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Copper and myeloperoxidase-modified LDLs activate Nrf2 through different pathways of ROS production in macrophages.
MedLine Citation:
PMID:  20446765     Owner:  NLM     Status:  In-Process    
Abstract/OtherAbstract:
Low-density lipoprotein (LDL) oxidation is a key step in atherogenesis, promoting the formation of lipid-laden macrophages. Here, we compared the effects of copper-oxidized LDLs (OxLDLs) and of the more physiologically relevant myeloperoxidase-oxidized LDLs (MoxLDLs) in murine RAW264.7 macrophages and in human peripheral blood monocyte-derived macrophages. Both oxidized LDLs, contrary to native LDLs, induced foam cell formation and an intracellular accumulation of reactive oxygen species (ROS). This oxidative stress was responsible for the activation of the NF-E2-related factor 2 (Nrf2) transcription factor, and the subsequent Nrf2-dependent overexpression of the antioxidant genes, Gclm and HO-1, as evidenced by the invalidation of Nrf2 by RNAi. MoxLDLs always induced a stronger response than OxLDLs. These differences could be partly explained by specific ROS-producing mechanisms differing between OxLDLs and MoxLDLs. Whereas both types of oxidized LDLs caused ROS production partly by NADPH oxidase, only MoxLDLs-induced ROS production was dependent on cytosolic PLA2. This study highlights that OxLDLs and MoxLDLs induce an oxidative stress, through distinct ROS-producing mechanisms, which is responsible for the differential activation of the Nrf2 pathway. These data clearly suggest that results obtained until now with copper oxidized-LDLs should be carefully reevaluated, taking into consideration physiologically more relevant oxidized LDLs.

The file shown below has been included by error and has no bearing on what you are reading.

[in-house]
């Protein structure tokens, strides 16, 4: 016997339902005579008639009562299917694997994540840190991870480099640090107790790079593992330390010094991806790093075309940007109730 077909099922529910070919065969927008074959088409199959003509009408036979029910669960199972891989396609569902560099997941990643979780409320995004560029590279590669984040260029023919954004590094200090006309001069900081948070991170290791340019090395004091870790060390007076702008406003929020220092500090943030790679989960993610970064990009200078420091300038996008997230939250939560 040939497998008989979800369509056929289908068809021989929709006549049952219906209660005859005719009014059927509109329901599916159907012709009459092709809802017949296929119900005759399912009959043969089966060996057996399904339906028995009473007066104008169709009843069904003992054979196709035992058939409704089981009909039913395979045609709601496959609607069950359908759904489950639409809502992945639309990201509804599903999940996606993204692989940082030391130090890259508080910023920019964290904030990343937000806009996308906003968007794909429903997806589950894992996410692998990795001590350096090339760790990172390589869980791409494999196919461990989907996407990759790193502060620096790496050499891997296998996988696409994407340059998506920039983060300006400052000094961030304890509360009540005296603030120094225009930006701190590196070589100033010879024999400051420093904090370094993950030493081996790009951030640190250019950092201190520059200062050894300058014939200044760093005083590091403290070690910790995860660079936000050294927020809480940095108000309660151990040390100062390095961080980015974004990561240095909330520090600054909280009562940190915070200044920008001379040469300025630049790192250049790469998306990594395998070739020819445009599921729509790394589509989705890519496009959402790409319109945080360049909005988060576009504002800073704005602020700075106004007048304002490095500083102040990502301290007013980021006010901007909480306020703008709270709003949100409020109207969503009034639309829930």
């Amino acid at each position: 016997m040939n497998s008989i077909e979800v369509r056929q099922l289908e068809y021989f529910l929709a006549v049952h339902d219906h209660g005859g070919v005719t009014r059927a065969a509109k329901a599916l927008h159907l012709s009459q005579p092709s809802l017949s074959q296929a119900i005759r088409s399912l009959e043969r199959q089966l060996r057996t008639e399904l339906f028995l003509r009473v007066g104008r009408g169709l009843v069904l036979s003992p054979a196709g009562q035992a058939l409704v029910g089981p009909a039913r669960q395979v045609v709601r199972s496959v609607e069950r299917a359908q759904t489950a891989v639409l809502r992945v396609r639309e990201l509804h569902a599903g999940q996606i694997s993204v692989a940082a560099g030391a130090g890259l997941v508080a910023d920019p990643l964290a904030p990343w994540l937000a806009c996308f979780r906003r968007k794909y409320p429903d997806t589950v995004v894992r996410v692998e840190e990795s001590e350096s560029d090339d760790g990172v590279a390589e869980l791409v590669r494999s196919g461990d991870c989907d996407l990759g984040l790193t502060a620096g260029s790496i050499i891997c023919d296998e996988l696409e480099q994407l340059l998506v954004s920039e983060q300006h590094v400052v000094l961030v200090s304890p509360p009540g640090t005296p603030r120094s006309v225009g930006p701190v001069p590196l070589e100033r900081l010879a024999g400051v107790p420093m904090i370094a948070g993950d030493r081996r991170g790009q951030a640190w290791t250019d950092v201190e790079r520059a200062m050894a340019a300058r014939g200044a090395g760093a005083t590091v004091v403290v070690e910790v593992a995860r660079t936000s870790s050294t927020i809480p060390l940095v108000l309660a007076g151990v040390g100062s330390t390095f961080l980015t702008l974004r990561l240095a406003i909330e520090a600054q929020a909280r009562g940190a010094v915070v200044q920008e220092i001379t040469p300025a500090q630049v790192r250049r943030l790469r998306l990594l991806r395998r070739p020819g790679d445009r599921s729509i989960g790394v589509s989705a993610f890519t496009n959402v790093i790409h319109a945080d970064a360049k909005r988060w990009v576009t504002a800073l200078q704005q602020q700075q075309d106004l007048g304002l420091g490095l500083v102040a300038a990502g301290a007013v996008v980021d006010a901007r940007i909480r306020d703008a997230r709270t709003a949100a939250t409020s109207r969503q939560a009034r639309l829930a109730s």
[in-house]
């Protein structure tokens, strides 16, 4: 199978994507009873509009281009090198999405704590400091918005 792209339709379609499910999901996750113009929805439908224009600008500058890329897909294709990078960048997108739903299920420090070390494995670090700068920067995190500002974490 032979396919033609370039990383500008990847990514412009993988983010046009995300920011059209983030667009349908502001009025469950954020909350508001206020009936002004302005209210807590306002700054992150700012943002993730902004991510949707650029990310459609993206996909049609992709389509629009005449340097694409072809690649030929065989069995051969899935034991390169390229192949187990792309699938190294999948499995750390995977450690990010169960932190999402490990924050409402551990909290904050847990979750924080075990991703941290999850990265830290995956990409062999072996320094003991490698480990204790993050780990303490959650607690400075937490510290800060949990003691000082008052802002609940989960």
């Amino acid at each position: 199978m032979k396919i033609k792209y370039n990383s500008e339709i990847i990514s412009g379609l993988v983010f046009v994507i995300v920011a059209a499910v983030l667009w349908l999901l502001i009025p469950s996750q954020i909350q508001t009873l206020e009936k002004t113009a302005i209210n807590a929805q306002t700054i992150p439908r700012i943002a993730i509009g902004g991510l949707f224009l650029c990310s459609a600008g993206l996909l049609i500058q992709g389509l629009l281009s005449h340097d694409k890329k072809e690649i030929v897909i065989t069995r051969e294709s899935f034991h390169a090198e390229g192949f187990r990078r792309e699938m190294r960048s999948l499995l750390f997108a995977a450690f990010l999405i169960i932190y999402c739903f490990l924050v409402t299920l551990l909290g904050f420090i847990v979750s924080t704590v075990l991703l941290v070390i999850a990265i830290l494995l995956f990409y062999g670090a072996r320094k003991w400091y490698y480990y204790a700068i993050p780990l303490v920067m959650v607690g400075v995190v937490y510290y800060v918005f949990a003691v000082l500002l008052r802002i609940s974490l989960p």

Authors:
Damien Calay; Alexandre Rousseau; Laurine Mattart; Vincent Nuyens; Cédric Delporte; Pierre Van Antwerpen; Nicole Moguilevsky; Thierry Arnould; Karim Zouaoui Boudjeltia; Martine Raes
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Publication Detail:
Type:  Journal Article; Research Support, Non-U.S. Gov't    
Journal Detail:
Title:  Antioxidants & redox signaling     Volume:  13     ISSN:  1557-7716     ISO Abbreviation:  Antioxid. Redox Signal.     Publication Date:  2010 Nov 
Date Detail:
Created Date:  2010-10-07     Completed Date:  -     Revised Date:  -    
Medline Journal Info:
Nlm Unique ID:  100888899     Medline TA:  Antioxid Redox Signal     Country:  United States    
Other Details:
Languages:  eng     Pagination:  1491-502     Citation Subset:  IM    
Affiliation:
Laboratory of Biochemistry and Cellular Biology, University of Namur (FUNDP)—URBC, Namur, Belgium. damien.calay@fundp.ac.be
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